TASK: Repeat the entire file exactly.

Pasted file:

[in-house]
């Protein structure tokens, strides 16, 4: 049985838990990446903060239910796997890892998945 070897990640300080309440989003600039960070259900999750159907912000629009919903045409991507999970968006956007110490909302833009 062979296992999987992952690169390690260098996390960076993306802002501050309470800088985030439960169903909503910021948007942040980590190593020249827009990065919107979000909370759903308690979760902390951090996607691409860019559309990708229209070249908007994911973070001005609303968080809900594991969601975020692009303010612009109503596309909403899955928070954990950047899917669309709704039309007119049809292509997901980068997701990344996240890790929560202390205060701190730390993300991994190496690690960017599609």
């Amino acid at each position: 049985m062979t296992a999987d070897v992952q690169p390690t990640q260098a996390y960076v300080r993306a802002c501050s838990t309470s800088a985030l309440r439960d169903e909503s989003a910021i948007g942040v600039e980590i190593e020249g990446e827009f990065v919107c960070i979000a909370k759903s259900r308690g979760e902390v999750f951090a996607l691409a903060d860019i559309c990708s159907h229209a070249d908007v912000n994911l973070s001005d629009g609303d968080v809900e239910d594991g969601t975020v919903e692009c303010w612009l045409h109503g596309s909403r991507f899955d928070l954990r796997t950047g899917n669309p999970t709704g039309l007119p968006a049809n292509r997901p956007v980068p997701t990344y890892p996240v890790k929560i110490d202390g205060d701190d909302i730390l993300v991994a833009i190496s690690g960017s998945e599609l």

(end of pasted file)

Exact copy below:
[in-house]
């Protein structure tokens, strides 16, 4: 049985838990990446903060239910796997890892998945 070897990640300080309440989003600039960070259900999750159907912000629009919903045409991507999970968006956007110490909302833009 062979296992999987992952690169390690260098996390960076993306802002501050309470800088985030439960169903909503910021948007942040980590190593020249827009990065919107979000909370759903308690979760902390951090996607691409860019559309990708229209070249908007994911973070001005609303968080809900594991969601975020692009303010612009109503596309909403899955928070954990950047899917669309709704039309007119049809292509997901980068997701990344996240890790929560202390205060701190730390993300991994190496690690960017599609």
């Amino acid at each position: 049985m062979t296992a999987d070897v992952q690169p390690t990640q260098a996390y960076v300080r993306a802002c501050s838990t309470s800088a985030l309440r439960d169903e909503s989003a910021i948007g942040v600039e980590i190593e020249g990446e827009f990065v919107c960070i979000a909370k759903s259900r308690g979760e902390v999750f951090a996607l691409a903060d860019i559309c990708s159907h229209a070249d908007v912000n994911l973070s001005d629009g609303d968080v809900e239910d594991g969601t975020v919903e692009c303010w612009l045409h109503g596309s909403r991507f899955d928070l954990r796997t950047g899917n669309p999970t709704g039309l007119p968006a049809n292509r997901p956007v980068p997701t990344y890892p996240v890790k929560i110490d202390g205060d701190d909302i730390l993300v991994a833009i190496s690690g960017s998945e599609l």